Island Lake mayor casts deciding vote to allow video gambling

  • Charles Amrich

    Charles Amrich

Updated 5/9/2014 6:51 PM

In a surprising policy reversal, the Island Lake village board has voted to allow video gambling machines in bars and restaurants.

With trustees tied 3-3, Mayor Charles Amrich on Thursday cast the deciding vote to permit the controversial devices in town.


Amrich previously had opposed legalizing gambling, siding with three trustees in January to let voters settle the issue in a future referendum. Thursday's vote swept aside the earlier resolution.

Before he voted, Amrich called the decision "gut-wrenching."

"I have to do what's in the best interests of the residents and the businesses," Amrich told the large audience at village hall. "We need some additional revenue in this village, and this is a good start."

The town has been divided on gambling.

Some people have spoken against it at meetings, saying video gambling is a vice that doesn't belong in their community. In a recent interview, Trustee Mark Beeson compared allowing the machines in town to allowing strip clubs.

Others have said the machines should be allowed because they generate money for businesses and for the village.

Proponents also have stressed that all the communities around Island Lake have video gambling, and that Island Lake residents have been driving out of town to spend their money in those establishments rather than in town.

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"I think it's to the benefit of the community," resident Pattie Taylor said during Thursday's meeting. "We need the money."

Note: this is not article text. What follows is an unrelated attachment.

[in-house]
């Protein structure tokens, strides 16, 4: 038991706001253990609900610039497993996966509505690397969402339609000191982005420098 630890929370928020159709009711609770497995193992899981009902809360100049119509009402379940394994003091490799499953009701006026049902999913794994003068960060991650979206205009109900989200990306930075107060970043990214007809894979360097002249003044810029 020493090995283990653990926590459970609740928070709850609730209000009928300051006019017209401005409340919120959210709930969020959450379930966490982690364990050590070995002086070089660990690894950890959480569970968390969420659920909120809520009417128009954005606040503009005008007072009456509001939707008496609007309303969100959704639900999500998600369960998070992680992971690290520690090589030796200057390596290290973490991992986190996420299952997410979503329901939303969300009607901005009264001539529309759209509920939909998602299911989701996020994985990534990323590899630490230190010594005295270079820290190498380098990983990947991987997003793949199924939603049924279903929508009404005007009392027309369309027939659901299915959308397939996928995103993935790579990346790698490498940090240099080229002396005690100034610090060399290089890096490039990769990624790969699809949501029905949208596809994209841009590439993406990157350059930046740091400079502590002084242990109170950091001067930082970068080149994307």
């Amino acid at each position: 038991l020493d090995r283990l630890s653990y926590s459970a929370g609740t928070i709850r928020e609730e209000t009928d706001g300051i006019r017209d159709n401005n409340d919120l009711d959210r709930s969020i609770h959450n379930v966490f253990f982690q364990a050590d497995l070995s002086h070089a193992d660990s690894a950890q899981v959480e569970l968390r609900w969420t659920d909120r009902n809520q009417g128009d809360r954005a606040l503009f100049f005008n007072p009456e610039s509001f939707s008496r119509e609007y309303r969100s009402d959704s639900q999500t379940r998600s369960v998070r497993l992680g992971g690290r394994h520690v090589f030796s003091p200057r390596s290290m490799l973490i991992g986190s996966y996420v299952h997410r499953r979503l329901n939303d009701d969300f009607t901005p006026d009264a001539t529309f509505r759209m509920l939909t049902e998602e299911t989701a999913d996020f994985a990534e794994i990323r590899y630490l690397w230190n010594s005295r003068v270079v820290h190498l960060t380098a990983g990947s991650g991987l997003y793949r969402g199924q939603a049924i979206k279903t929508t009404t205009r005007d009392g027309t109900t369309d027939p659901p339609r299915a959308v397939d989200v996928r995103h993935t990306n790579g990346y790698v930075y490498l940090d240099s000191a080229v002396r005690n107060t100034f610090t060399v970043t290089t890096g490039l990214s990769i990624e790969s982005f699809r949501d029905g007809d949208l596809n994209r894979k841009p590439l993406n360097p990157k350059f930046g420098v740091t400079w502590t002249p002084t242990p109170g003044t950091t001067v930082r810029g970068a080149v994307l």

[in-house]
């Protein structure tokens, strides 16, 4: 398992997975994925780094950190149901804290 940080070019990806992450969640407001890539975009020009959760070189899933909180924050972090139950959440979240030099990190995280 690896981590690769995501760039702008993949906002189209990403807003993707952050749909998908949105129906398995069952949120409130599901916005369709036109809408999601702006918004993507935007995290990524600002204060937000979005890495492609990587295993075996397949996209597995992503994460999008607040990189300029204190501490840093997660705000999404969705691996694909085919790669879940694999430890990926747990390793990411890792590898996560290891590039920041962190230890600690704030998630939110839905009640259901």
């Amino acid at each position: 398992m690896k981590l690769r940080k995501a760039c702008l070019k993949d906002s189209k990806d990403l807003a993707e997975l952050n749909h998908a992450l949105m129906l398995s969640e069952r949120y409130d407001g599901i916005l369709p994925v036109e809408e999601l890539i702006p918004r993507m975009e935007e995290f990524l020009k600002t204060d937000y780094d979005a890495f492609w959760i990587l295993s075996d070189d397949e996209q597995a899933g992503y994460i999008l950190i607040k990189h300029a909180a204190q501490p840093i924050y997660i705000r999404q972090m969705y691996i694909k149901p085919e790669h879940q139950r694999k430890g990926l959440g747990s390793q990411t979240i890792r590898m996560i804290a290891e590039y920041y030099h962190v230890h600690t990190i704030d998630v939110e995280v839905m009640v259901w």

For Amrich and the trustees who supported the measure, money was the big issue.

Island Lake's struggling finances have been in the spotlight for several years, most recently in 2013 when a $389,000 shortfall was discovered in the town's police pension fund.

In previous years, officials publicly questioned if they had enough money to pay bills.

Amrich voted with Trustees Chuck Cermak, Thea Morris and Shannon Fox on the issue. Beeson and Trustees Keith Johns and Tony Sciarrone went the other way.

It's the first time Amrich has broken with Johns, Sciarrone and Beeson on a significant issue since the foursome ran for office together last year.


Despite being on opposite sides, Johns stood up, reached over to Amrich and shook his hand after the vote. Johns also turned to the gambling supporters in the crowd and said he hopes the machines work for them.

Cermak has been the leading proponent of legalizing video gambling on the board. He thanked Amrich "for supporting the businesses of Island Lake."

Eduardo Collazo owns one of those businesses, Chiquita Food & Liquor. He's spoken in favor of allowing the machines in town, and he was happy with the board's vote.

"I think the village (trustees) have come to their senses," he said. "They need the money, and we need to stay in business."

Video gambling is allowed in licensed bars, restaurants, fraternal organizations and truck stops under a 2009 state law. Each establishment is limited to five machines, and they must be in areas accessible only to people at least 21 years old.

Villages get a small percentage of the money the machines take in. But in many towns, that has amounted to thousands of dollars.

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